Whether your employer is profitable or not, do you find them stingy when it comes time to give out raises and performance bonuses? Are they oblivious about what they must do to retain top talent like you?
Have you been told not to expect a raise this year despite the fact that you were given above average performance reviews all year long? Being told that you would have been given a larger increase in salary if the company could afford it is hard to hear. However if you value time over money like we do here at VacationCounts, you still have a valuable option on the table. What if you ask your employer for bonus vacation days as a reward instead of a raise? This is not only possible, but the perfect opportunity to improve your work-life-vacation balance.
The first question you have to ask yourself is whether your performance over the last few review periods was “exceeds expectations” or a similar high level of achievement. As the end of the year approaches many employees are being told that only select staff members are up for salary increases this year and you are not likely to be one of those fortunate individuals.
If your performance was above average compared with your peers and your personnel file (real or word-of-mouth) is full of praise, you have every reason to ask for some form of recognition that is both valuable to you and affordable to your employer.
The next question to ask yourself is whether you value days off from work more than a salary increase. Are you making enough money but lack enough paid time-off from work to realize your vacation goals? This question is the most difficult since most of us can benefit from more dollars in our paychecks (we always find some way to spend it).
As our culture tends to value money over time as a rule, this can be a challenging financial roadblock to overcome especially when retirement is years off in the future. My advice is that once you have made the decision to find a way to take more time off from work, make an equally important decision to ignore the dollars and cents temptation occurring in your head.
Yes of course a bigger paycheck means that you can afford more expensive vacations, but what if you could take more or longer vacations? What is that worth to you and your wishes for worldwide travel, family time, and opportunities for enrichment activities?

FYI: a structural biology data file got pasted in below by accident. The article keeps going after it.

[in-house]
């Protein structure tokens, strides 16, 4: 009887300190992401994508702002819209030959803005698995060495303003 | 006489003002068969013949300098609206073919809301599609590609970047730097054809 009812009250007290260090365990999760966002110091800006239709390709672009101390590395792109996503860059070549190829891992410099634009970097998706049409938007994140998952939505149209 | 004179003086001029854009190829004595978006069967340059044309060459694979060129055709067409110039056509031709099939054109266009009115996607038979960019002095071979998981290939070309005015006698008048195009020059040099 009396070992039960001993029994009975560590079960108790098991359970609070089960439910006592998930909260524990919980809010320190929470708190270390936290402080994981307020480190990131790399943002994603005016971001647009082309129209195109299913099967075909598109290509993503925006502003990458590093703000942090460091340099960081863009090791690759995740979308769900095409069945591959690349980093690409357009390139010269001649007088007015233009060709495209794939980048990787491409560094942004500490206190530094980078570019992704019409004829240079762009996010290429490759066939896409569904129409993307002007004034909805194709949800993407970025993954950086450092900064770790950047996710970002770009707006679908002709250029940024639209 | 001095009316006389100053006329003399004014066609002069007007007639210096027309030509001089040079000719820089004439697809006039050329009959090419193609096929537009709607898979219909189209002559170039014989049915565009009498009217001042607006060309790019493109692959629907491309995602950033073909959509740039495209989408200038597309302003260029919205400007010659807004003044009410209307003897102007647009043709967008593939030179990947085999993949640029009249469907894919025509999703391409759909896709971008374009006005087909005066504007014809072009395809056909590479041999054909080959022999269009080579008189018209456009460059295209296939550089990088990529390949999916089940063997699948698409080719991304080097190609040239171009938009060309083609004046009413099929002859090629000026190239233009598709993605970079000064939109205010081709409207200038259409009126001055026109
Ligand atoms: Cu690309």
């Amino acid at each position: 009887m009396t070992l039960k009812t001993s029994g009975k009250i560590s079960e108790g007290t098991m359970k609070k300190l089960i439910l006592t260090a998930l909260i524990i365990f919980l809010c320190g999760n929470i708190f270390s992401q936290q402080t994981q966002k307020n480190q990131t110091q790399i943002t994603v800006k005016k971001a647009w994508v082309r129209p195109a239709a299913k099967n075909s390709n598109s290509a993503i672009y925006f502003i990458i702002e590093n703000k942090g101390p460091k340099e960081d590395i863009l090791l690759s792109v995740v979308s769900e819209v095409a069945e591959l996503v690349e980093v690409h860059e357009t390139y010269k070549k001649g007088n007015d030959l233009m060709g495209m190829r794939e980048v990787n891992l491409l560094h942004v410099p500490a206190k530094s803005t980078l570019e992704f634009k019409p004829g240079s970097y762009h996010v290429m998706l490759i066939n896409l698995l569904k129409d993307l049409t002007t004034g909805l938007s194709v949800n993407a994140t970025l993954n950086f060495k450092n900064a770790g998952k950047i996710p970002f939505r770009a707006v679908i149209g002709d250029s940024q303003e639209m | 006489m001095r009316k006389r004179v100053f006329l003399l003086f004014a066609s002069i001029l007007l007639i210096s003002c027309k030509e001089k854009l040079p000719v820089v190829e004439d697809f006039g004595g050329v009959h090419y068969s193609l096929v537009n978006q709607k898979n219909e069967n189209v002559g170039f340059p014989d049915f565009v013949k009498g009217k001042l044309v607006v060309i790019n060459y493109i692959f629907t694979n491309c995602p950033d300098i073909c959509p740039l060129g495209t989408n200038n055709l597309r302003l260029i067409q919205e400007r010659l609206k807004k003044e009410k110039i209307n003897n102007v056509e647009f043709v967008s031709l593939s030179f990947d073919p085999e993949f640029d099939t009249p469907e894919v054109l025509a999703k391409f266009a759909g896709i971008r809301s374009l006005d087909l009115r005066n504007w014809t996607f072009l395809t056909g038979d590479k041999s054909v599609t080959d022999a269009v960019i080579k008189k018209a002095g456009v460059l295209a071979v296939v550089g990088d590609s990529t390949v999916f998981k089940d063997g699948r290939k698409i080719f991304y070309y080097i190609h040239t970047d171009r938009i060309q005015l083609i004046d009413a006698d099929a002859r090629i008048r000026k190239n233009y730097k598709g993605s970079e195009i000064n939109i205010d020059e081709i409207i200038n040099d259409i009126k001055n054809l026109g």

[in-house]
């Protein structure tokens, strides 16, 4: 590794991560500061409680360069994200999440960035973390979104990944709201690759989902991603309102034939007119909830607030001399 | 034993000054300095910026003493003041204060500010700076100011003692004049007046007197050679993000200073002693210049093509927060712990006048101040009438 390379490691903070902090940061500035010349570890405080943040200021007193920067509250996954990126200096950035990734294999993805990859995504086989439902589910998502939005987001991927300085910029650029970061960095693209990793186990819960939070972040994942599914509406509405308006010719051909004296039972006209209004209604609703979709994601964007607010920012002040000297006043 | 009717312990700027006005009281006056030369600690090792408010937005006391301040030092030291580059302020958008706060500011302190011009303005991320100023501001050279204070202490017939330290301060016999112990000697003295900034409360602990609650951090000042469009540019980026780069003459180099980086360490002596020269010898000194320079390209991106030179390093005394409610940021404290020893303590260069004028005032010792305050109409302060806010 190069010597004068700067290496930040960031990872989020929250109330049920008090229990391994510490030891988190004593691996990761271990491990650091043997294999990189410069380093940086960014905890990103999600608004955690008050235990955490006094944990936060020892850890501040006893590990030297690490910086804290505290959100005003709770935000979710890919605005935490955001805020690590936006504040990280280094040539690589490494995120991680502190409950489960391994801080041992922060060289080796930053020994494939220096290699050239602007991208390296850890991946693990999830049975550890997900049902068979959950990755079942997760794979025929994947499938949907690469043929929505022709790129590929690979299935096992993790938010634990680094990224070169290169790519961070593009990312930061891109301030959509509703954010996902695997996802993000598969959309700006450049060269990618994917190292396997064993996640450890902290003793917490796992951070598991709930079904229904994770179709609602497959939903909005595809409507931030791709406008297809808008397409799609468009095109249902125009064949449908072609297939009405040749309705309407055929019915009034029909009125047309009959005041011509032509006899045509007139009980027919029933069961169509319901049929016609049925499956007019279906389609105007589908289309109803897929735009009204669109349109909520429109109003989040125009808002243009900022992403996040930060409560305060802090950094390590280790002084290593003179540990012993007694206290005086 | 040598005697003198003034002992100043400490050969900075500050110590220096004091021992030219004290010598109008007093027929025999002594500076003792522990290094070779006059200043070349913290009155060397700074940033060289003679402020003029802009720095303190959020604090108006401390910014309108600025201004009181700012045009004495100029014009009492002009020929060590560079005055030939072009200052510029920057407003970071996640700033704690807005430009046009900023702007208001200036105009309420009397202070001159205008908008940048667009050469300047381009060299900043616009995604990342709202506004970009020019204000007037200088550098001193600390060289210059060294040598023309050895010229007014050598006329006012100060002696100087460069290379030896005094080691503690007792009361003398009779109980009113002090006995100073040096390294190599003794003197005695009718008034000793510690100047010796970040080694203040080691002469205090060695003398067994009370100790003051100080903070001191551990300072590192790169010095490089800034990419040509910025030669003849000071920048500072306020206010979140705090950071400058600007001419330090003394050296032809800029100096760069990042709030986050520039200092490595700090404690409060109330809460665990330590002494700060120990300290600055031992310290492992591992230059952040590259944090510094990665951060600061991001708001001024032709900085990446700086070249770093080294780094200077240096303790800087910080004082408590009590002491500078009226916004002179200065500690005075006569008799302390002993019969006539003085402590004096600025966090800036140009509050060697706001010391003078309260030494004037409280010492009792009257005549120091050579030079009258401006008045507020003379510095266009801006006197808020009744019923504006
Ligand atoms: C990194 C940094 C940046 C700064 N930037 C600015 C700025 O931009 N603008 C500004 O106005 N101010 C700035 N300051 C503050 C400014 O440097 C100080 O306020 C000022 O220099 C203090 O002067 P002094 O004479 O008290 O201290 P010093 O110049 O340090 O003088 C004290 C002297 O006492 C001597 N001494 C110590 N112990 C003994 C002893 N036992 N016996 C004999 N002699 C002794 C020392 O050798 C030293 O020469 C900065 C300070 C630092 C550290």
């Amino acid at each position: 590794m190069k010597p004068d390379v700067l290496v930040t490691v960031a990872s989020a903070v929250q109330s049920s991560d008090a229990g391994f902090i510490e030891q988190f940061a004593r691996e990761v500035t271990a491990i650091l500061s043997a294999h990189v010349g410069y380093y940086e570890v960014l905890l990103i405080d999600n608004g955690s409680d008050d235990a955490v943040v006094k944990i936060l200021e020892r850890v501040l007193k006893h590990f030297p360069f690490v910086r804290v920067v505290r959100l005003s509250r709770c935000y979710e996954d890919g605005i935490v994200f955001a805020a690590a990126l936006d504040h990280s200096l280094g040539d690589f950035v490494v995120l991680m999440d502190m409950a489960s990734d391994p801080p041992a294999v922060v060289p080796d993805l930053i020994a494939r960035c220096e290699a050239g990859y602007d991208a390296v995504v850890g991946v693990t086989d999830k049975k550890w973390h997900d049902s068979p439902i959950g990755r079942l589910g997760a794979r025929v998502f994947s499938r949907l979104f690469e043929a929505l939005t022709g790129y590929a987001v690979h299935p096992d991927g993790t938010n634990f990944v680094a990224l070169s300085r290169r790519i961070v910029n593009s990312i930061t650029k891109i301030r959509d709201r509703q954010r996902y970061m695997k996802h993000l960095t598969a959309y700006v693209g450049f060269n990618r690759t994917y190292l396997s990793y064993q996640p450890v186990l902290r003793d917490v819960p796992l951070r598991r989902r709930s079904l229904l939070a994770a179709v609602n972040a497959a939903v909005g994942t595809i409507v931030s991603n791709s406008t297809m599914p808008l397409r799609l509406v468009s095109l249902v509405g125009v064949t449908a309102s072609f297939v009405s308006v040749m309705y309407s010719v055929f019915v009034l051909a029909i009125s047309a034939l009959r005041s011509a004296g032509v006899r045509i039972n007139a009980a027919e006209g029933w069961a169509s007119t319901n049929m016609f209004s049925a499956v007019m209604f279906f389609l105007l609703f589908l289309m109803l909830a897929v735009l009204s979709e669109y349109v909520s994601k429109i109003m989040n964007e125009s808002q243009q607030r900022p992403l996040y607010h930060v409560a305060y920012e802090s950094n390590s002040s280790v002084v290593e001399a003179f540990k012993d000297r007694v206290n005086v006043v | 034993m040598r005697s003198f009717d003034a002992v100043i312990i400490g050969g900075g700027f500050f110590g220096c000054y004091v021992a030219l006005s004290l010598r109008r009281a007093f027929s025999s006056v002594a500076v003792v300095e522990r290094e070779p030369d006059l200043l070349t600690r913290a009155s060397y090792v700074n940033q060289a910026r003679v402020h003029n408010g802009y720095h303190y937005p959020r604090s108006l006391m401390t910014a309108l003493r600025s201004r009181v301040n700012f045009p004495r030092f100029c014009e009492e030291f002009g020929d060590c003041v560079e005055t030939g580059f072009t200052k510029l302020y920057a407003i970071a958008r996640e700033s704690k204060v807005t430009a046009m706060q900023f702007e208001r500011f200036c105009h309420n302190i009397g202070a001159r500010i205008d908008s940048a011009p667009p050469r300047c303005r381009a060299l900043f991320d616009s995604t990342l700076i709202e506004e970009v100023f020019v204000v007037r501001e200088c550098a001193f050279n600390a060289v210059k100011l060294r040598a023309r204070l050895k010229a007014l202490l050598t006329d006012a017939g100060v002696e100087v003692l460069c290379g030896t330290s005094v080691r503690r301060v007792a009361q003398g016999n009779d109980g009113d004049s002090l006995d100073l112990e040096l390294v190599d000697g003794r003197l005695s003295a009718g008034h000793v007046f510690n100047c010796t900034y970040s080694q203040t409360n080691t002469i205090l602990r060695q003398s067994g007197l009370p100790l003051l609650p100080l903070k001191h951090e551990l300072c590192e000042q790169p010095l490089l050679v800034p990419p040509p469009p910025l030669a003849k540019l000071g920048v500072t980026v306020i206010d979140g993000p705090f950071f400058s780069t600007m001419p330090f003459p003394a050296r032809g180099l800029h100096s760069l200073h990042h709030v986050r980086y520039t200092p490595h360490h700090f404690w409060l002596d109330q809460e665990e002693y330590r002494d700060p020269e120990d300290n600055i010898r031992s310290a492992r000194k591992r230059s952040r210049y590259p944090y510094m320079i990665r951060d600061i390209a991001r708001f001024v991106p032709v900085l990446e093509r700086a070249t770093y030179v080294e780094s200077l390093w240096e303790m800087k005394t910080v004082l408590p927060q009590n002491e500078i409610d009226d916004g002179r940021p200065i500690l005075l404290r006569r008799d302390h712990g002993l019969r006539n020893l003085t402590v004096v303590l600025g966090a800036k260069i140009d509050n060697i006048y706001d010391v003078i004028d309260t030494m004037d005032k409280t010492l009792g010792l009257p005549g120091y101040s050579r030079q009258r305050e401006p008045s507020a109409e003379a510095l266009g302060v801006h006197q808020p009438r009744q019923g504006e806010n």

Now that you buy into the notion that vacation days are like money and maybe even worth more than money, it is time to approach your manager or HR department. Let’s see if you can work some vacation magic. The next step is to determine how many days to request. It must be a number that is fair and equitable to your employer. Here is the simple formula I devised for this purpose:
1. Calculate how much you earn for each full day of work
Annual salary / 52 / 5 is sufficiently accurate for most full-time employees
2. Divide that number into the amount of your expected raise
> You earn $55,000 annually and in a good year based on performance deserve a 2.5% raise equal to $1,375
> You currently earn $212 per working day ($55,000 / 52 / 5)
> Taking $1,375 and dividing by $212 yields approximately 6 days (always round down)
3. Divide the number of days from Step 2 in half to come up with the total number of bonus vacation days to request instead of a raise this year
Why half? The math reflects the simple fact that a vacation day is still a liability on the company books even though you only get paid extra (on top of your regular salary) if you quit your job before taking those extra days off. If the bonus vacation days were not discounted, they would have the same value on paper as a raise and therefore be potentially just as costly to your employer. I also divide by half since a paid day off is one for which you are paid while not working. So it offers double value to you and should cost half as much to your employer. Does my fuzzy math sound reasonable to you? Use my vacation math or make up your own!
Now comes the time to convince your manager that you deserve a raise. This is hopefully the easy part! Your request for additional vacation days instead of additional salary is better for your work-life balance and the budgetary constraints at your organization. Now you will run into some opposition since it is rare for an employee to ask for more vacation days. Your manager may balk at your request at first since it is outside of company norms. Most employees just wait until they work at their employer long enough to qualify for an additional week of vacation.
Therefore in Part II, I will discuss how to sell this concept to your employer and overcome objections to what will be considered an unusual but justifiable request.
Given that you are a top employee and your employer is in agreement that you deserve a small increase in salary over last year, turning this opportunity into more time off from work is a matter of following through with what is a win-win solution.
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